MotoGP safety in spotlight after Tomizawa death

London: MotoGP is looking to develop improved body protection for riders to help them survive the kind of accident that has killed two teenagers on successive race weekends.

Nineteen-year-old Japanese Shoya Tomizawa, a rising talent who won this year’s first Moto2 race, died in Sunday’s San Marino Grand Prix after he fell and was hit at around 240kph by other riders close behind.

Only a week before, 13-year-old American Peter Lenz had died in similar circumstances in a support race at the Indianapolis Grand Prix.

“We can say that what happened was nothing to do with safety,” MotoGP safety delegate Franco Uncini told a news conference after the accident at Misano left the sport in mourning.

“These kinds of injuries unfortunately could happen at any time.

“With the technology we have at this moment it’s very difficult to solve this problem but we are trying to work on this and trying to have something that in the future will help us have less damage in this kind of incident.”

“We are waiting on somebody who is working to solve this kind of problem with the impact,” added the former world champion.

“We know that somebody is starting research in this kind of area. At the moment, we are not ready yet. We think that with our experience and their experience, we’ll work together to try and improve in this area in the future -- in the very near future.”

Invincible Feeling

Falls and crashes are part of motorcycling, with leather-clad riders frequently escaping unscathed from the most spectacular spills.

The back protectors, knee-blocks and helmets offer a degree of protection while circuits have been made safer, with more tarmac run-off areas and artificial grass alongside the circuits.

However, Australian former champion Casey Stoner suggested the increased safety measures were also creating a worrying mindset.

“The extra tarmac gives everybody an invincible feeling that they can run-off and come straight back on,” he told Australian media.

“It is ridiculous, riders become too confident and without fear they ride with too much confidence and things like this can happen.”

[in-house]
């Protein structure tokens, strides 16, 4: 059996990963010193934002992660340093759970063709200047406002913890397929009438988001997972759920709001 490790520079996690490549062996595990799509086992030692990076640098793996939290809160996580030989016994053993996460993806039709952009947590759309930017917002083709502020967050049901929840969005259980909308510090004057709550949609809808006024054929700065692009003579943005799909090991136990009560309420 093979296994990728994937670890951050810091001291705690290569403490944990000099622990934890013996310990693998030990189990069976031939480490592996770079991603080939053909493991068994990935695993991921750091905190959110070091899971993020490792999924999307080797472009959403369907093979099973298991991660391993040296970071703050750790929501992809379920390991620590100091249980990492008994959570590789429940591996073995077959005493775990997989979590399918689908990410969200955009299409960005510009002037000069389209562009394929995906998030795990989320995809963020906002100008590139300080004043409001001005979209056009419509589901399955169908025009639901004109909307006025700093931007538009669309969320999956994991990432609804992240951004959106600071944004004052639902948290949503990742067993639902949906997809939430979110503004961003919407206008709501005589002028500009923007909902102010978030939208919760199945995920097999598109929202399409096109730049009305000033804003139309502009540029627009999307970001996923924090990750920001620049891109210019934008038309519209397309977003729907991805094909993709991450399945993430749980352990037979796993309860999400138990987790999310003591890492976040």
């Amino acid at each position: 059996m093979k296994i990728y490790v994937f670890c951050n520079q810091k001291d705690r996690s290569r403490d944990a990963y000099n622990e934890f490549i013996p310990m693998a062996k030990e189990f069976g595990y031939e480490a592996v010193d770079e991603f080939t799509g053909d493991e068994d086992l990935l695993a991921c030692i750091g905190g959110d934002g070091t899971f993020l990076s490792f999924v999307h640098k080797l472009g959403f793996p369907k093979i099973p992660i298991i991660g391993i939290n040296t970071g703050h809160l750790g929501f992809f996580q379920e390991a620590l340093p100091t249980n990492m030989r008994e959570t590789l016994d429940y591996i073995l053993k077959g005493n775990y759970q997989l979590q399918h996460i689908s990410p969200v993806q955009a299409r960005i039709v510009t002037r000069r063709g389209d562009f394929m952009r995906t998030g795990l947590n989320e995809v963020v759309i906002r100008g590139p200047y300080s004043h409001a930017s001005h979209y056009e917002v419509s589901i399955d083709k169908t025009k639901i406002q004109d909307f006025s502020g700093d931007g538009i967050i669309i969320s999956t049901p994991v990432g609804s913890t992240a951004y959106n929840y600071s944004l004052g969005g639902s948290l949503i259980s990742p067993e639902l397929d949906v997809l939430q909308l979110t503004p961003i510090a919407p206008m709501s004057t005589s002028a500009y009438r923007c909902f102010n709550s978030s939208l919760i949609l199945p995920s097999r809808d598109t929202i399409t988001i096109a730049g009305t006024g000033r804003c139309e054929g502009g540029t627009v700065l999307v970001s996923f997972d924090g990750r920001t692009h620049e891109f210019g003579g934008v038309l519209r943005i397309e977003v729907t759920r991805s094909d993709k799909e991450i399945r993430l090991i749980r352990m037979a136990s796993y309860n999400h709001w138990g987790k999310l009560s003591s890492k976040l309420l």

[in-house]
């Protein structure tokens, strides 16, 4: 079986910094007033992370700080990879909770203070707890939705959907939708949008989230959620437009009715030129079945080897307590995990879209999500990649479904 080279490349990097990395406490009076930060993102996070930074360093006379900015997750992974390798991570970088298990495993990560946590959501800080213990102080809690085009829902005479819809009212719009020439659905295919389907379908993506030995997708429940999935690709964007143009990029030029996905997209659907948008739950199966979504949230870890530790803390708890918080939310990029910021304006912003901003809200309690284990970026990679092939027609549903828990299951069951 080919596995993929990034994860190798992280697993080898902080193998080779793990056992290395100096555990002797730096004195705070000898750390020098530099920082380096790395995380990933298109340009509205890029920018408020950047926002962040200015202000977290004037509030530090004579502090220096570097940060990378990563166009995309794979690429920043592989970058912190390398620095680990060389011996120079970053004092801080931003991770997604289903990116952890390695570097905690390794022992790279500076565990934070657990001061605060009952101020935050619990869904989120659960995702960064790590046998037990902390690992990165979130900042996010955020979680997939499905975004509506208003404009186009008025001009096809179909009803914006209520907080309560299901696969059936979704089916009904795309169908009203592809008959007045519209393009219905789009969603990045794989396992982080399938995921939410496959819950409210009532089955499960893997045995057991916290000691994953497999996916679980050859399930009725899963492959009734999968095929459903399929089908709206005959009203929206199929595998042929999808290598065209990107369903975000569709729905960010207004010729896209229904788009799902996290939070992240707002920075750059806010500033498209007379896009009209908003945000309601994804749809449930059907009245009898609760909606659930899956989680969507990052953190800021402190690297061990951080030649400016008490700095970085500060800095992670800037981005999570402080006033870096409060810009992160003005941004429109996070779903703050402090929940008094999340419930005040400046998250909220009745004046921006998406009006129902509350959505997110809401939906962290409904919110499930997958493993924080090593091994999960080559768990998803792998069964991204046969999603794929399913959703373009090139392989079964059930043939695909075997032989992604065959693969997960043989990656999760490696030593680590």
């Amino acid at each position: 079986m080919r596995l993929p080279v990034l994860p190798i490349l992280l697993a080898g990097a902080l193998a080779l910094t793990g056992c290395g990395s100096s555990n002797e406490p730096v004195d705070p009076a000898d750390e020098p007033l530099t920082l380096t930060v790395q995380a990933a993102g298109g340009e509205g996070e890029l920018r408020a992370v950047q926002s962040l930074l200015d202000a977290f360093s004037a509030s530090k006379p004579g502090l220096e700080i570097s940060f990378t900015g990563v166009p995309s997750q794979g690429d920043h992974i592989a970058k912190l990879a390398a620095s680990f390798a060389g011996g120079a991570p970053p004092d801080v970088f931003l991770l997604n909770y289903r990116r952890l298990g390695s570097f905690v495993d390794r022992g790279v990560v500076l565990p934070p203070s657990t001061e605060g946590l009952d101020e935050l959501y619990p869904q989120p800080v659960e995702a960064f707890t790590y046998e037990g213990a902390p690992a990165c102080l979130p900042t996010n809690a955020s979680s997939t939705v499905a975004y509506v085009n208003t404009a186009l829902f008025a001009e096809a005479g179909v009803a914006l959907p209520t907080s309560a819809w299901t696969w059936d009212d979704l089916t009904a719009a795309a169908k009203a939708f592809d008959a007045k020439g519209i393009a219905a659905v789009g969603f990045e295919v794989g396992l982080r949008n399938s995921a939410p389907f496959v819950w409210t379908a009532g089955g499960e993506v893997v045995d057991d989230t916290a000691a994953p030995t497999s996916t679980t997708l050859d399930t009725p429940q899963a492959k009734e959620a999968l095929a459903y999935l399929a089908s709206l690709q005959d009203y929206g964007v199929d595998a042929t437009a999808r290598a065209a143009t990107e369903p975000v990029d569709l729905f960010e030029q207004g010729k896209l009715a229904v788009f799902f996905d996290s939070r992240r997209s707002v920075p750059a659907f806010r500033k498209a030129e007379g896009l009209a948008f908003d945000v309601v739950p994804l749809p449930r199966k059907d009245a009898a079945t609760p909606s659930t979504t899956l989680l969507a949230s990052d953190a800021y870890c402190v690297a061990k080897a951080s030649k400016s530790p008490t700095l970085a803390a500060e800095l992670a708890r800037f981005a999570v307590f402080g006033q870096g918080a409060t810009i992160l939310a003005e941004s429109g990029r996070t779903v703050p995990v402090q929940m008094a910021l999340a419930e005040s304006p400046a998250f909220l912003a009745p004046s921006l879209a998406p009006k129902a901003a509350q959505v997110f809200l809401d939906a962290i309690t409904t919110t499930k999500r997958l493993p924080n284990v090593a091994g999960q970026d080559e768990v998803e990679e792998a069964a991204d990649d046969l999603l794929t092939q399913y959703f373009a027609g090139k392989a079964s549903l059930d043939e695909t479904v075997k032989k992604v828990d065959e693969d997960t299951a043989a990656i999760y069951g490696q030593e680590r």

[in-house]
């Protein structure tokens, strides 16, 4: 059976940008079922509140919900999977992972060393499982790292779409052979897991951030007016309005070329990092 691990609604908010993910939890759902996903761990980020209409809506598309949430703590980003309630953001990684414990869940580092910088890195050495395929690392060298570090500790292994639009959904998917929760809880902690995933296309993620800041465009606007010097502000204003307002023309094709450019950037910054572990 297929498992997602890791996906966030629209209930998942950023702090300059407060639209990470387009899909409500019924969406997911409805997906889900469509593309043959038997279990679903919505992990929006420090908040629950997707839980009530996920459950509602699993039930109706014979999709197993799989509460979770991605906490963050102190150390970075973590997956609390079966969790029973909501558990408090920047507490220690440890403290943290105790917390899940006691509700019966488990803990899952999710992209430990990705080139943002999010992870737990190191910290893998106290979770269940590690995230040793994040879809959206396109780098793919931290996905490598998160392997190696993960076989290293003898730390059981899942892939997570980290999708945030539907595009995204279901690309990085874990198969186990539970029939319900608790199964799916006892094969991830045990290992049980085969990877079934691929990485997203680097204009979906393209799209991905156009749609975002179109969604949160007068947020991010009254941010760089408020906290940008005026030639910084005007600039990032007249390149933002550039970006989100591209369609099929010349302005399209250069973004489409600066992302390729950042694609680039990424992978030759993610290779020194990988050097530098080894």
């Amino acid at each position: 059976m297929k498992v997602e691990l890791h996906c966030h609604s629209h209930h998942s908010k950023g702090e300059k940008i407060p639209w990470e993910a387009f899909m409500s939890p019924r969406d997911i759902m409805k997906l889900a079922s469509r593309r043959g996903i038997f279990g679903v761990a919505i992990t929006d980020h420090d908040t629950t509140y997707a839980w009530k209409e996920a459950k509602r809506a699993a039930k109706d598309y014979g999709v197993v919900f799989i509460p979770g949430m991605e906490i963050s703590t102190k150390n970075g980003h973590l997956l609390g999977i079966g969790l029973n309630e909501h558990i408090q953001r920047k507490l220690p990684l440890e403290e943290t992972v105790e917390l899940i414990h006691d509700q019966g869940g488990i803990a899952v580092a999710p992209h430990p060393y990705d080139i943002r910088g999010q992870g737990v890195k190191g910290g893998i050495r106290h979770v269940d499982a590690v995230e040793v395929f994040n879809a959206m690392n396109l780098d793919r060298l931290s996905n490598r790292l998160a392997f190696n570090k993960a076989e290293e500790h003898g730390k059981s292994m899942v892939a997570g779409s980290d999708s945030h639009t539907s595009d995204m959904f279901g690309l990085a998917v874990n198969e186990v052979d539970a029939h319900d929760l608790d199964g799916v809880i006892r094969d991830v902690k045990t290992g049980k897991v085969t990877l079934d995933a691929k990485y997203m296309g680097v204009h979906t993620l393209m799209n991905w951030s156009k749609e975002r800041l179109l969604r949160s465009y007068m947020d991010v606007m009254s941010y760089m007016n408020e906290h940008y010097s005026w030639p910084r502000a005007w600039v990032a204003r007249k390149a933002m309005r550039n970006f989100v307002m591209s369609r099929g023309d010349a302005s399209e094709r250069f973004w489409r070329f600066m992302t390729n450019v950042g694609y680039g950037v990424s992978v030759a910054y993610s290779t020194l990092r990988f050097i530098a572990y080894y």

Fatalities, at least at purpose-designed circuits with modern medical facilities, are still rare compared to events like the Isle of Man TT races which are run on public roads.

Two British amateur riders died at last week’s Manx Grand Prix, taking the overall tally of deaths on the island circuit to some 229 since the first race in 1907, with little media attention.

Circuits can be made safer but accidents will happen and when they do, riders cannot count on the roll cages and carbon fibre survival cells that protect rally drivers and Formula One racers.

“Today was a sad reminder that racing remains dangerous despite all improvements in track safety,” said Suter chief executive Eskil Suter, whose machine was being raced by Tomizawa.

“This is the worst thing that can happen in our sport -- you crash, you remain on the line, and other bikes are right behind,” said Italy’s MotoGP champion Valentino Rossi.

“At 230 kph, when another bike crashes in front, there’s nothing you can do,” added the Yamaha rider.

The last rider to be killed in a MotoGP race was also a Japanese, Daijiro Kato, at his home grand prix at Suzuka in 2003. On that occasion, the circuit was blamed and MotoGP has not been back since.

By a strange coincidence, Misano was Kato’s home town in Europe with a street named after him there. It was also where triple 500cc world champion Wayne Rainey broke his spine in a crash that left him paralysed from the chest down in 1993.

Bureau Report

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